I tend to keep the company of other traditional Catholics, and their reactions when hearing about these practices diverge; some think they are wonderful. Others are horrified, and see in them only a precedent for current liturgical abuse and artistic gimmickry. To my mind, they are very different.

To learn why Mitsui thinks they are different — and to help yourself to much more food for thought — click here for the lecture.

[Lecture link via Mr Mitsui’s April 2013 newsletter, which is packed with art, including a commission for the American College of Surgeons; a preview of a forthcoming set of Stations of the Cross; and the Ecce Quam Bonum that illustrates this post.]

[For Korrektiv‘s previous coverage of medieval drolleries, click here.]

Roughly two weeks remain…

…before we have to say, “I’m so sorry, Rhonda.”

Screen Shot 2013-02-13 at 8.05.44 AM

Rally, Korrektiv, rally!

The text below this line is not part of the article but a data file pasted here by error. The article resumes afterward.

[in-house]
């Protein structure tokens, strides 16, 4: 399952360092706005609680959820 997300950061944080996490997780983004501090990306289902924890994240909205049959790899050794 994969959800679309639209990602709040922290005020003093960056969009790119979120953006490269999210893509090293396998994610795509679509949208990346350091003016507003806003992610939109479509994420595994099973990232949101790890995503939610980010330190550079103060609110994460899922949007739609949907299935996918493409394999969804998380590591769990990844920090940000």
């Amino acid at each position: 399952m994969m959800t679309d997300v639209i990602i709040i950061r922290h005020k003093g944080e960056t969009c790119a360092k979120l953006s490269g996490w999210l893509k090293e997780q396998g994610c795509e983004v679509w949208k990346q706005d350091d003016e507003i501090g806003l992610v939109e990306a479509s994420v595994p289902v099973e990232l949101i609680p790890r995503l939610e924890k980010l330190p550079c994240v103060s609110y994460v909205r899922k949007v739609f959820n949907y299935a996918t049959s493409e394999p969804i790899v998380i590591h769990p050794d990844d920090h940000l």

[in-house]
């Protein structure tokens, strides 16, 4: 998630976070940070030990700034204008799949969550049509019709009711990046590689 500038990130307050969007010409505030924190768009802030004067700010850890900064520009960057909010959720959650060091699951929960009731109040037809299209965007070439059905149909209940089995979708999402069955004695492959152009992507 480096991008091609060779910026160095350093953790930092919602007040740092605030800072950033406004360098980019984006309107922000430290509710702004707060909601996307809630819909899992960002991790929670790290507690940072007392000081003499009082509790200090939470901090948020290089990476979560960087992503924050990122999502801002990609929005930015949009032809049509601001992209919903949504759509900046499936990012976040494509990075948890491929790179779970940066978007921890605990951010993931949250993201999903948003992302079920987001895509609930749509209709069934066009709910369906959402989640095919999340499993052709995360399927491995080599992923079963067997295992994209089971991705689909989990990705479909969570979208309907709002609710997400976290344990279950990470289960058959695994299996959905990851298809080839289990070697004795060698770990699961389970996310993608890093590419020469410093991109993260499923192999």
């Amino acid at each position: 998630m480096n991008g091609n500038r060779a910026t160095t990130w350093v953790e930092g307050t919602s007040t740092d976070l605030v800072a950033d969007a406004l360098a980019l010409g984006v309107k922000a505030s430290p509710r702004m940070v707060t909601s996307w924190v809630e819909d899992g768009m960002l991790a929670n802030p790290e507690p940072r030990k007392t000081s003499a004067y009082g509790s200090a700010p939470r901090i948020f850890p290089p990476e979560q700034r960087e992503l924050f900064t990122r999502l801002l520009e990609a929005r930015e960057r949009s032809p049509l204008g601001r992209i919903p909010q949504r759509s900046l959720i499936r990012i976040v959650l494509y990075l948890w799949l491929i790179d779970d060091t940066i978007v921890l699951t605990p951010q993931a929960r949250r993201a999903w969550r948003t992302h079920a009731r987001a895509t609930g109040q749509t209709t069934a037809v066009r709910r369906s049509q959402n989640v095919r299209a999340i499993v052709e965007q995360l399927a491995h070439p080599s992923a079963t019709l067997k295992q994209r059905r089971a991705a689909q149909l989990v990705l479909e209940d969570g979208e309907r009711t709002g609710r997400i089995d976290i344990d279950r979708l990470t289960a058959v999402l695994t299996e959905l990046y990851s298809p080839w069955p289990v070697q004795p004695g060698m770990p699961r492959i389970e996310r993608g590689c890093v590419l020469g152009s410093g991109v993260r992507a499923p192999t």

Vanity, thy name is…

Not quite this anymore….

**** DSCN9886 ***

….thanks to the newest Korrektivkind:

DSCN9887

Claudia Maureen. 9 lbs. 6 oz. 20 3/4 inches. Feb. 9. (4:50 a.m. (that’s right, A.M.)

Which for those with Irish Alzheimer’s (you forget everything but the grudges) means mnemonically that 2 had 9 on 2/9…

baseball-diamond

So, I might be looking for a new set of plates but then again I might not… You see, 9-9 just doesn’t have the same ring to it.

DSCN9805

JOB

‘Presepio’, by Joseph Brodsky (translated by Richard Wilbur)

The wise men; Joseph; the tiny infant; Mary;